Heather MacDonald has an interesting piece examining hispanic psychology more deeply than many political operatives go. That whole “family values” thing that open-borders Republicans recite ad nauseum is a myth, or at least a cultural misunderstanding of what is meant.
Hispanics believe that government should supply a “generous safety net” — a polite way of saying they like lots of free stuff from Uncle Sucker. MacDonald explains that family values require government help in the hispanic mind.
As Pew research has noted, hispanics favor big government and continue to do so even after generations of residing in the United States.
So the idea that Mexicans et al are some sort of natural fit with conservatives is just delusional.
It is similarly deranged to think that if Republicans support a mass amnesty for foreign lawbreakers then hispanics will embrace conservative ideas. During Sen McCain’s 2008 candidacy, he promised on Univision that he would work for amnesty starting the first day of his Presidency. For his pledge to undermine American law and sovereignty, McCain got a measly 31 percent of the hispanic vote. Strong enforcement advocate Mitt Romney got 27 percent of hispanics, a difference of only 4 percent.
Sadly, even normally intelligent people like Charles Krauthammer think that amnesty is the magic key to Republican popularity among hispanics. Following is his prescription, from Fox TV on Nov 7:
“I think Republicans can change their position, be a lot more open to actual amnesty with enforcement. Amnesty, everything short of citizenship. And to make a bold change in their policy. Enforcement and then immediately after, a guarantee of amnesty. That would change everything. If you had a Rubio arguing that it would completely up-end all the ethnic alignments.”
What the heck is “amnesty with enforcement” anyway?? That makes no sense.
Krauthamer should rethink his reaction to the election and instead pay close attention to MacDonald’s political and psychological analysis:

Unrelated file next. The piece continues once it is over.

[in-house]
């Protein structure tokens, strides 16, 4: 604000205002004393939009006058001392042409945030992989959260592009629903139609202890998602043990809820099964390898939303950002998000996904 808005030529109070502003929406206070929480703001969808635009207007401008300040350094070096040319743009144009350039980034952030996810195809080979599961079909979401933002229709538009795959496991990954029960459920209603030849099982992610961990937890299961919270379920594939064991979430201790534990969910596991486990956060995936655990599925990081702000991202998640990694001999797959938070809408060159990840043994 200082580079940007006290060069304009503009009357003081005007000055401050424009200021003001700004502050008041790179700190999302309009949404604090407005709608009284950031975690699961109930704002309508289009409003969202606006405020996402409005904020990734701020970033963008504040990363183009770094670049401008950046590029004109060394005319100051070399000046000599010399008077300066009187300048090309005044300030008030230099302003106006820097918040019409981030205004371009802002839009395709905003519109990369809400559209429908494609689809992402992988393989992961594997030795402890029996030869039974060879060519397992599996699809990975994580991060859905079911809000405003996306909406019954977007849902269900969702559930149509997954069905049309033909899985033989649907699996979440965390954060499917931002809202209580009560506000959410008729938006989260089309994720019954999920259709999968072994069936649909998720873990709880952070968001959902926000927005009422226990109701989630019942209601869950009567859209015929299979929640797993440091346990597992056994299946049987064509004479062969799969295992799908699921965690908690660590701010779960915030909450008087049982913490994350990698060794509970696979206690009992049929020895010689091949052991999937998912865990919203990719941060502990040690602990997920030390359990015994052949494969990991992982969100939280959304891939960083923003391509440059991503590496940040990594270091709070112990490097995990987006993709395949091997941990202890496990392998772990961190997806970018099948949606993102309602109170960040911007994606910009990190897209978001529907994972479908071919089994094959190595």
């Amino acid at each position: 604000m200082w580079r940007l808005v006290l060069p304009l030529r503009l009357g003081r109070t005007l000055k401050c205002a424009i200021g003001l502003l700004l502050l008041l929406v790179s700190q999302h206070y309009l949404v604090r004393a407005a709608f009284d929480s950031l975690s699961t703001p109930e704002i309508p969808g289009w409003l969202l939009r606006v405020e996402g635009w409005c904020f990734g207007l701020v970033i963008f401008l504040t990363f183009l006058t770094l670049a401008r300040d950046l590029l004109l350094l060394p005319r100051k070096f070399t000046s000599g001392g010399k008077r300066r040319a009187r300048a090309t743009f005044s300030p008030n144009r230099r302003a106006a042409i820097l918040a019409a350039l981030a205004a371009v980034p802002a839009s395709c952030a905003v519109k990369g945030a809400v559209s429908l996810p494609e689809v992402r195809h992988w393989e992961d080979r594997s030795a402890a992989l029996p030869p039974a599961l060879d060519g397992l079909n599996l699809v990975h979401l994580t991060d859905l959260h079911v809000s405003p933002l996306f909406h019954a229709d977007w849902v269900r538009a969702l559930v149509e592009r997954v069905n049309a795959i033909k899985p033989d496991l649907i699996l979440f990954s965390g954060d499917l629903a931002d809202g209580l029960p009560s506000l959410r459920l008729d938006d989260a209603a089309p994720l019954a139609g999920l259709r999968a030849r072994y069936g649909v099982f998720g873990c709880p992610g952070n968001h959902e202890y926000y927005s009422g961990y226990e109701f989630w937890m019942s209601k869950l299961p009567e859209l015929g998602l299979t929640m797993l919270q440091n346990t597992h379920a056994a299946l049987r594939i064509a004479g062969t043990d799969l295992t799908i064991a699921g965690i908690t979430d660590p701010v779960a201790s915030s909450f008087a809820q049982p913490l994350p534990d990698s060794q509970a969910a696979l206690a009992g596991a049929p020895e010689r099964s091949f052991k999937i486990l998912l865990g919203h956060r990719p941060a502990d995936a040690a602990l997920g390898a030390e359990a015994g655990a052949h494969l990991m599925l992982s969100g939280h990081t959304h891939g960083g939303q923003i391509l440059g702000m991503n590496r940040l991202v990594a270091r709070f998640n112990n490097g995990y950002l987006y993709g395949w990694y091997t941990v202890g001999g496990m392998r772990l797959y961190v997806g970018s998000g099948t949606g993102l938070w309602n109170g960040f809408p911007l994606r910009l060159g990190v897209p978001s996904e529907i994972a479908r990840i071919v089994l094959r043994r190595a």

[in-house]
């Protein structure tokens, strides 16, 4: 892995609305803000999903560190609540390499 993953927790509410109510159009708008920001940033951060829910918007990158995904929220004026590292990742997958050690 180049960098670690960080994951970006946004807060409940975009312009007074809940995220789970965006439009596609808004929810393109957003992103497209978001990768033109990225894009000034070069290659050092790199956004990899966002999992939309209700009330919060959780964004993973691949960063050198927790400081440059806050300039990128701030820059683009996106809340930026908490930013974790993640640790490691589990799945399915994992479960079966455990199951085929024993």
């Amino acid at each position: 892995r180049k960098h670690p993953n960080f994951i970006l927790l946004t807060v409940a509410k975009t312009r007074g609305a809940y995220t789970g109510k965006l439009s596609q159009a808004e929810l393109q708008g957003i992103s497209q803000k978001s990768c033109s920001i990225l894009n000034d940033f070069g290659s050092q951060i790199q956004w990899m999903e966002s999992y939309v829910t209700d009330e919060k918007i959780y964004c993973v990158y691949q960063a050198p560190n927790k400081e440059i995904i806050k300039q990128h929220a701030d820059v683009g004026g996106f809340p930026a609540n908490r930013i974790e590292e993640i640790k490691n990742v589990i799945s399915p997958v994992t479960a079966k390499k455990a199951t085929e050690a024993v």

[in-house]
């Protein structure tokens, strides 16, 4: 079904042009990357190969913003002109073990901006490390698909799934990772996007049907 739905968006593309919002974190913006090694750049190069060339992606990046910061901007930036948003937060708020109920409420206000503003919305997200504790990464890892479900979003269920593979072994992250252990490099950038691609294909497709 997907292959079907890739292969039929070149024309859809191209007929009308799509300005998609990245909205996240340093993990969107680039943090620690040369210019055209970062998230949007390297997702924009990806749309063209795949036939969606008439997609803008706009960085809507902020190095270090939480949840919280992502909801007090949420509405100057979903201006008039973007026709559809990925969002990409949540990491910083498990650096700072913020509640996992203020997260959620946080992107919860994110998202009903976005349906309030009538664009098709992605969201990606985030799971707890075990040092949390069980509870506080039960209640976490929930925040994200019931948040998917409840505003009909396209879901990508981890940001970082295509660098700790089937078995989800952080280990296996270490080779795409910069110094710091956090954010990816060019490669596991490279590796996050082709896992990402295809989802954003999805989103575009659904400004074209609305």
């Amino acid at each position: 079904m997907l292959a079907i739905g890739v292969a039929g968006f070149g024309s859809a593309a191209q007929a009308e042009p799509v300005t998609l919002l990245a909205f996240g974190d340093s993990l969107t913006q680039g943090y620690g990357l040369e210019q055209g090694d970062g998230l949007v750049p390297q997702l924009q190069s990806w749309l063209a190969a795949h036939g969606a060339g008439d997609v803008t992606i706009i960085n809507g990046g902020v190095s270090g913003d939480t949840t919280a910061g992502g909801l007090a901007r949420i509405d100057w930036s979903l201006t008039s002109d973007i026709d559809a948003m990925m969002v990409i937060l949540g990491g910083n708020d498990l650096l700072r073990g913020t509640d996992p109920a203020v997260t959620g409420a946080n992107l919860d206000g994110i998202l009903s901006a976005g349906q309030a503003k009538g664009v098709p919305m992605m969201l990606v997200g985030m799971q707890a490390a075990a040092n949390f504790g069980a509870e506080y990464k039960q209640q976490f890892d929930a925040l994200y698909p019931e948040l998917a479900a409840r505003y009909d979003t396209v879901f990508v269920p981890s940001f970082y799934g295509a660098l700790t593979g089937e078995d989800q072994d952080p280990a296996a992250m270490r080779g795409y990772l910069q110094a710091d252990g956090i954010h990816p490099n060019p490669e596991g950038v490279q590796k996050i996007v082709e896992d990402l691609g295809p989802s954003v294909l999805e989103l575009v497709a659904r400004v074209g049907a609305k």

Why Hispanics Don’t Vote for Republicans, By Heather Mac Donald, NRO, November 7, 2012
The call for Republicans to discard their opposition to immigration amnesty will grow deafening in the wake of President Obama’s victory. Hispanics supported Obama by a margin of nearly 75 percent to 25 percent, and may have provided important margins in some swing states. If only Republicans relented on their Neanderthal views regarding the immigration rule of law, the message will run, they would release the inner Republican waiting to emerge in the Hispanic population.
If Republicans want to change their stance on immigration, they should do so on the merits, not out of a belief that only immigration policy stands between them and a Republican Hispanic majority. It is not immigration policy that creates the strong bond between Hispanics and the Democratic party, but the core Democratic principles of a more generous safety net, strong government intervention in the economy, and progressive taxation. Hispanics will prove to be even more decisive in the victory of Governor Jerry Brown’s Proposition 30, which raised upper-income taxes and the sales tax, than in the Obama election.
And California is the wave of the future. A March 2011 poll by Moore Information found that Republican economic policies were a stronger turn-off for Hispanic voters in California than Republican positions on illegal immigration. Twenty-nine percent of Hispanic voters were suspicious of the Republican party on class-warfare grounds — “it favors only the rich”; “Republicans are selfish and out for themselves”; “Republicans don’t represent the average person”– compared with 7 percent who objected to Republican immigration stances.
I spoke last year with John Echeveste, founder of the oldest Latino marketing firm in southern California, about Hispanic politics. “What Republicans mean by ‘family values’ and what Hispanics mean are two completely different things,” he said. “We are a very compassionate people, we care about other people and understand that government has a role to play in helping people.”
And a strong reason for that support for big government is that so many Hispanics use government programs. U.S.-born Hispanic households in California use welfare programs at twice the rate of native-born non-Hispanic households. And that is because nearly one-quarter of all Hispanics are poor in California, compared to a little over one-tenth of non-Hispanics. Nearly seven in ten poor children in the state are Hispanic, and one in three Hispanic children is poor, compared to less than one in six non-Hispanic children. One can see that disparity in classrooms across the state, which are chock full of social workers and teachers’ aides trying to boost Hispanic educational performance.
The idea of the “social issues” Hispanic voter is also a mirage. A majority of Hispanics now support gay marriage, a Pew Research Center poll from last month found. The Hispanic out-of-wedlock birth rate is 53 percent, about twice that of whites.
The demographic changes set into motion by official and de facto immigration policy favoring low-skilled over high-skilled immigrants mean that a Republican party that purports to stand for small government and free markets faces an uncertain future.